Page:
news 2018


Category


Years
2020 | 2019 | 2018 | 2017 | 2016 | 2015 | 2014 | 2013 | 2012 | 2011 | 2010 | 2009


Results 41 - 60 of 145.


Life Sciences - Chemistry - 04.09.2018
Zika virus proteins inhibit brain development
Zika virus proteins inhibit brain development
In healthy individuals, the Zika virus causes flu-like symptoms. If a pregnant woman becomes infected, the unborn child can suffer from severe brain abnormalities as a result of mechanisms that have not yet been explained. A study by the Technical University of Munich (TUM) and the Max Planck Institute of Biochemistry (MPI-B) shows that Zika virus proteins bind to cellular proteins that are required for neural development.

Civil Engineering - 03.09.2018
A thinner bridge with enormous strength
A thinner bridge with enormous strength
The first railroad bridge in Germany made of ultra-high performance concrete (UHPC) has gone into operation on Bavaria's Tegernsee-Bahn railroad route near Gmund. The innovative high-performance concrete made it possible to build a particularly thin bridge. Engineers from the Technical University of Munich (TUM) planned the project and provided scientific supervision.

Life Sciences - Health - 30.08.2018
Presynapses come in a packet
Presynapses come in a packet
No 223/2018 from Aug 30, 2018 Synapses are the interfaces for information exchange between neurons. Teams of scientists working with Volker Haucke, Director at the Leibniz-Forschungsinstitut für Molekulare Pharmakologie (FMP) and Professor at Freie Universität Berlin, and Stephan Sigrist at Freie Universität Berlin discovered the materials, which form new presynapses for the release of transmitters.

Life Sciences - Health - 29.08.2018
Precise, Highly Efficient Gene Repair
Precise, Highly Efficient Gene Repair
The molecular tool CRISPR/Cas allows introducing DNA double strand breaks into any gene of interest consequently resulting in stochastic mutations at the site of the target gene. However, precise gene repair through the application of a rescue construct suffers from limited efficiency. Researchers at Heidelberg University have now found a solution for this problem.

Agronomy / Food Science - Health - 29.08.2018
Food activates brown fat
Brown fat consumes energy, which is the reason why it could be important for preventing obesity and diabetes. Working together with an international team, researchers at the Technical University of Munich (TUM) were able to demonstrate that food also increases the thermogenesis of brown fat, and not just cold as previously assumed.

Life Sciences - Health - 24.08.2018
Protection For Nerve Cells Delivered Through The Nose
Protection For Nerve Cells Delivered Through The Nose
Protective proteins that mitigate the destruction of nerve cells after a stroke can be administered into the brain through the nose, as Heidelberg University researchers demonstrated using a mouse model. The team led by Hilmar Bading at the Interdisciplinary Center for Neurosciences (IZN) is laying the scientific groundwork for new forms of therapy that inhibit degenerative processes in humans.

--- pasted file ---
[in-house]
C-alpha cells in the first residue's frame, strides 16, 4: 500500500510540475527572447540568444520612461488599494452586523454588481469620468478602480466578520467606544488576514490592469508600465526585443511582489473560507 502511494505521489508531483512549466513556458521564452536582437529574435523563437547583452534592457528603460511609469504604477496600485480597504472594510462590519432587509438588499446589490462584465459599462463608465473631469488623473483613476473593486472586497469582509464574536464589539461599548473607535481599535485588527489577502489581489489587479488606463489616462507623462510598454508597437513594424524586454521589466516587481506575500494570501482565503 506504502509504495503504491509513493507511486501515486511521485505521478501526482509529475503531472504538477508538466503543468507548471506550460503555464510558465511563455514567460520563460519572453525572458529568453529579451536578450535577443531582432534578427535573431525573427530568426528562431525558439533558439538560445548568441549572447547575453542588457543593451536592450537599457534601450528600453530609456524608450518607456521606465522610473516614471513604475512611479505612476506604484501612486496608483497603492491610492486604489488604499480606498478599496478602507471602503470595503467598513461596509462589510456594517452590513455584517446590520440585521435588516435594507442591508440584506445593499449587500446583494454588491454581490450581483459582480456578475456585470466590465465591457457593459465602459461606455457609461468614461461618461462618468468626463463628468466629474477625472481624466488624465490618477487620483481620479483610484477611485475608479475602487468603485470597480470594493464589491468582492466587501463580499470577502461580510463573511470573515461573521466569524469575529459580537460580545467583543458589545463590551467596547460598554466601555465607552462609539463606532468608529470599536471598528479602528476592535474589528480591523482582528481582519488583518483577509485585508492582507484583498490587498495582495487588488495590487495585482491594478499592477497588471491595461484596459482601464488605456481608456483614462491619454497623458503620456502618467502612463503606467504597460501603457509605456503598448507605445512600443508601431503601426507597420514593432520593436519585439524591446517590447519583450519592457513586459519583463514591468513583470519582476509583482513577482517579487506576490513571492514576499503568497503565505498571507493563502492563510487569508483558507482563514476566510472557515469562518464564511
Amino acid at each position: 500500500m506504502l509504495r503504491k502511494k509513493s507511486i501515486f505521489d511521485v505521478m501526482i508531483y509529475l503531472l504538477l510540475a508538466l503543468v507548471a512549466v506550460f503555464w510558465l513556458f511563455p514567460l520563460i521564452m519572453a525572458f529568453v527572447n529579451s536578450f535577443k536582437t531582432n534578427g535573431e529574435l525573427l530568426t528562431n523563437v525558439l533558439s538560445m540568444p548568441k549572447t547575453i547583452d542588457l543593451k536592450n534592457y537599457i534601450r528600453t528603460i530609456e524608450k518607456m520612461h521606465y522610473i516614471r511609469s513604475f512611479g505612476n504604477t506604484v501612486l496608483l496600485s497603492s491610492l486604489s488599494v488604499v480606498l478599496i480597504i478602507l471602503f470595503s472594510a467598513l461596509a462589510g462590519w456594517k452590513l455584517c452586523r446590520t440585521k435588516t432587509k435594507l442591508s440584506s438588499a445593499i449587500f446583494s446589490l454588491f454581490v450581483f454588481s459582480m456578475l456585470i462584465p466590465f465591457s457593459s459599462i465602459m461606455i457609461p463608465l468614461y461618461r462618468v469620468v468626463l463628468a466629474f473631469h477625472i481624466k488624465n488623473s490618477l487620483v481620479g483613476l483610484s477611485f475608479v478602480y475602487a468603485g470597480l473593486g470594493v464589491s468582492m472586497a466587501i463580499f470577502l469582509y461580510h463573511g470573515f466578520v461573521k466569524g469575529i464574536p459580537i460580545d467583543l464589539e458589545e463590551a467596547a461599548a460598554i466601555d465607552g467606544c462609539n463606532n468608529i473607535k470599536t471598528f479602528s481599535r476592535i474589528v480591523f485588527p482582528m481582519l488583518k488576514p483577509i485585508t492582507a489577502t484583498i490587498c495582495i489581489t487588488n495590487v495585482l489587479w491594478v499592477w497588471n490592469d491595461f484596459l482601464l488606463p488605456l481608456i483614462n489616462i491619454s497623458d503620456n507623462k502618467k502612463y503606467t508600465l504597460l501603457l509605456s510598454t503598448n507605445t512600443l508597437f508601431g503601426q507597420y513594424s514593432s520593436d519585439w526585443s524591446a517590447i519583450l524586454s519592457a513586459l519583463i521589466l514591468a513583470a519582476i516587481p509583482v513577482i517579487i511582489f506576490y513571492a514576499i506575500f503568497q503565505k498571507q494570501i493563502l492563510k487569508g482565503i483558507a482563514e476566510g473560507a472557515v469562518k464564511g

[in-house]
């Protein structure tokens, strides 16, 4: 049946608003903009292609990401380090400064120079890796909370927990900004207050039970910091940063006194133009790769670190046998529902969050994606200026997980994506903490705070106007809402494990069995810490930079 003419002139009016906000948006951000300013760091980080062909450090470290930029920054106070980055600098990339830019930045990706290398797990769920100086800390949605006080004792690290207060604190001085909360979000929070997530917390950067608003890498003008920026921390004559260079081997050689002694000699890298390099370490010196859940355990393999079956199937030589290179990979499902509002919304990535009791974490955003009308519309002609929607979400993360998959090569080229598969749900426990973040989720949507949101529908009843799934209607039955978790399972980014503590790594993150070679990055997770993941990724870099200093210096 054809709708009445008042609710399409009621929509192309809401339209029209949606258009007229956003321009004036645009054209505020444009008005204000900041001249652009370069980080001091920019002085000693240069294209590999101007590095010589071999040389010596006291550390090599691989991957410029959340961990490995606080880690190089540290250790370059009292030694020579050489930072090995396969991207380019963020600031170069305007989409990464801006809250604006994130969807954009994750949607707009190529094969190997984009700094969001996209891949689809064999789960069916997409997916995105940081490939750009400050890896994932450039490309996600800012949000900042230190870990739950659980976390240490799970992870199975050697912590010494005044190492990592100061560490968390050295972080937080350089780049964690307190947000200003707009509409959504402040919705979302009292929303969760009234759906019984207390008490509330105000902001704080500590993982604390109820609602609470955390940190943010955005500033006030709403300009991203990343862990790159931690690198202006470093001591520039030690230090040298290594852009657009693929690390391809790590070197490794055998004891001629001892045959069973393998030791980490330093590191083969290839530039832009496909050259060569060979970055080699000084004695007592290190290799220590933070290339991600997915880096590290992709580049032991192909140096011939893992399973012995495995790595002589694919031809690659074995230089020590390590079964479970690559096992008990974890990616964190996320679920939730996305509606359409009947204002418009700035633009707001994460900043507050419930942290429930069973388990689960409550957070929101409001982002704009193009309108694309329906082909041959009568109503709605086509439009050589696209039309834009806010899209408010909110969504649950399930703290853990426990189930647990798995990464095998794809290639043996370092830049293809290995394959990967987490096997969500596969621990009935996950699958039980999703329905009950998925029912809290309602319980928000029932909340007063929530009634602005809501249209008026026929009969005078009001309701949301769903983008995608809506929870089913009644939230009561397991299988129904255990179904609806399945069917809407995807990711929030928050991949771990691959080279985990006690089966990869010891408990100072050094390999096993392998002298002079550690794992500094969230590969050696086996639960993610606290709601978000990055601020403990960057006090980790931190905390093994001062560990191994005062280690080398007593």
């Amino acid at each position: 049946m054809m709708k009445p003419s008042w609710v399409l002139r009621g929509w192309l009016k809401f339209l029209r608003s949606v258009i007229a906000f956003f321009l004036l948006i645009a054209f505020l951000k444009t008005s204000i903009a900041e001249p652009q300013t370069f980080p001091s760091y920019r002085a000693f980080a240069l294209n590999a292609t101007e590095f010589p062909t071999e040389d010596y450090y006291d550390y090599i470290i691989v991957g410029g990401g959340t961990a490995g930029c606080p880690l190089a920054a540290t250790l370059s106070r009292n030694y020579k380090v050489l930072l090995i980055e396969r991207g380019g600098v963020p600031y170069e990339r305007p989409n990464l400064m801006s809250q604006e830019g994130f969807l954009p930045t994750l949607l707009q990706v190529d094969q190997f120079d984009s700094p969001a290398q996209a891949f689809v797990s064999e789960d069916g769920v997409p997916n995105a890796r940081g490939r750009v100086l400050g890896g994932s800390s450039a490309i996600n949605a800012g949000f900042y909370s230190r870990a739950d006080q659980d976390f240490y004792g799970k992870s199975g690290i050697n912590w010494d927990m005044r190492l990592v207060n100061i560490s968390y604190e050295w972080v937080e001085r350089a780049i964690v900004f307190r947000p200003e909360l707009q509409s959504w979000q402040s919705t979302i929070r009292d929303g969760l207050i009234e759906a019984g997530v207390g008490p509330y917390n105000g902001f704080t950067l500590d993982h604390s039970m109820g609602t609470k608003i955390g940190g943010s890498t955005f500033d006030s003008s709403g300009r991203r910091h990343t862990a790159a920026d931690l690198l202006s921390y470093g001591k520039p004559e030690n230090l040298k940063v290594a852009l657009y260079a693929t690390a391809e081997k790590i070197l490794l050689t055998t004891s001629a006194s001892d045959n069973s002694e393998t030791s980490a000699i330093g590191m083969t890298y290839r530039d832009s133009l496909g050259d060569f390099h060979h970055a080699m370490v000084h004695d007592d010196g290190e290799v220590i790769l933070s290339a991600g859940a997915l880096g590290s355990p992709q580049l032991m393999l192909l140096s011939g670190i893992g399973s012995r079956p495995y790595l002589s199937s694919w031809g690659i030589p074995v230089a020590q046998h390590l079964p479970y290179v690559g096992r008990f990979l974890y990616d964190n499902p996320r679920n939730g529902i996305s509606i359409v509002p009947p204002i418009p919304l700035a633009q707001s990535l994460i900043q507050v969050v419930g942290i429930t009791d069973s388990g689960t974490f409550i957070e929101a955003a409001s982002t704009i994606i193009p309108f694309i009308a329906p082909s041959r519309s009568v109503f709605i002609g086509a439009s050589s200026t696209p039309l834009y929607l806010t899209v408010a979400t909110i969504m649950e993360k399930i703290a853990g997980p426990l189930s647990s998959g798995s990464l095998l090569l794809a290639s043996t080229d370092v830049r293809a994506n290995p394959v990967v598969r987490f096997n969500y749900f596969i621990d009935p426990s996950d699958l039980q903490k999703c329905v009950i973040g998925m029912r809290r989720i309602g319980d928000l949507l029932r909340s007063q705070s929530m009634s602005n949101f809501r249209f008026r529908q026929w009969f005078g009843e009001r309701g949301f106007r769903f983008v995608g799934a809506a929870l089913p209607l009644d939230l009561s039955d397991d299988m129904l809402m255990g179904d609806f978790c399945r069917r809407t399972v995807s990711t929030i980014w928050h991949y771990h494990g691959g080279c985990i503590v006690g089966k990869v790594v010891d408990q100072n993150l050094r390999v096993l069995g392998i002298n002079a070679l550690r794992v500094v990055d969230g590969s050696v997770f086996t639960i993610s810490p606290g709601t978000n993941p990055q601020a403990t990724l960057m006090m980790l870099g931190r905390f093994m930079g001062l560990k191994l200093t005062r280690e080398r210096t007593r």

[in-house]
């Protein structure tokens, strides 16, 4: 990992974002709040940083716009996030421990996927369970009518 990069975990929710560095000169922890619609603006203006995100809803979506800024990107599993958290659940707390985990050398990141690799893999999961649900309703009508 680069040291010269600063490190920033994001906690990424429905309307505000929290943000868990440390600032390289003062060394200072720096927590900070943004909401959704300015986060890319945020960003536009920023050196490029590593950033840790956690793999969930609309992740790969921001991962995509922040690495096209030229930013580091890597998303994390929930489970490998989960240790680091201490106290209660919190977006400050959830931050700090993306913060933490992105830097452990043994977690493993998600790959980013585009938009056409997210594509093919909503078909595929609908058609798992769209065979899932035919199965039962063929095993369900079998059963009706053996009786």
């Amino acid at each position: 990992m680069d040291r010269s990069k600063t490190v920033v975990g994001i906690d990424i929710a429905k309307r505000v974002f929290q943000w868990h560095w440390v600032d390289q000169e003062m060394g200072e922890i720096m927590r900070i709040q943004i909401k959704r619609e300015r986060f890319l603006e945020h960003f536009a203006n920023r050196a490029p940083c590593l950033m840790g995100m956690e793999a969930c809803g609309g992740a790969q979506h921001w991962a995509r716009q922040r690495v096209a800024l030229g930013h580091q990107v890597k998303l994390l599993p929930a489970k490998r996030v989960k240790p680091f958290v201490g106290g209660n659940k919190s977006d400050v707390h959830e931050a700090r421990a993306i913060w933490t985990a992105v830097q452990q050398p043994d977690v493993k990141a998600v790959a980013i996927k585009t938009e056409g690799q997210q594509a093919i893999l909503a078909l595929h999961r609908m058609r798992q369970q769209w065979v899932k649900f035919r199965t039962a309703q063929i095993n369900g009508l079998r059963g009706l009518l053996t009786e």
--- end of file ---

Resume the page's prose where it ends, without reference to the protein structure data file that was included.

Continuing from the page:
Life Sciences - Environment - 24.08.2018
The Dimension of a Space Can Be Inferred From the Abstract Network Structure
Networks describe relations between objects. They show how objects relate to one another and which ones are mutually influential. In this context, how does space impact structure? Geoinformatics scientist Dr Franz-Benjamin Mocnik was particularly interested in answering this question. In his study, the Heidelberg University researcher demonstrated that the spatial reference can be identified in a number of datasets of different thematic networks.

Life Sciences - Physics - 17.08.2018
Nanotechnology vs. Viruses
No 214/2018 from Aug 17, 2018 An international interdisciplinary team of virologists and biochemists that includes scientists at Freie Universität has developed low-cost and "cell-friendly" nanogels that can efficiently prevent viral infections. The flexible nanogels mimic cell surface receptors where several viral families bind.

Earth Sciences - 14.08.2018
Mountains in motion
Mountains in motion
The Alps are on the go: The mountain range drifts northwards an average of one-half millimeter every year and rises 1.8 millimeters. However, there are strong regional variances. In order to follow these movements, researchers at the Technical University of Munich (TUM) have evaluated measurements made by more than 300 GPS antennas over a period of twelve years.

Environment - 14.08.2018
Trees and climate change: Faster growth, lighter wood
Trees and climate change: Faster growth, lighter wood
Trees are growing more rapidly due to climate change. This sounds like good news. After all, this means that trees are storing more carbon dioxide from the atmosphere in their wood and hence taking away the key ingredient in global warming. But is it that simple? A team from the Technical University of Munich (TUM) analyzed wood samples from the oldest existing experimental areas spanning a period of 150 years - and reached a surprising conclusion.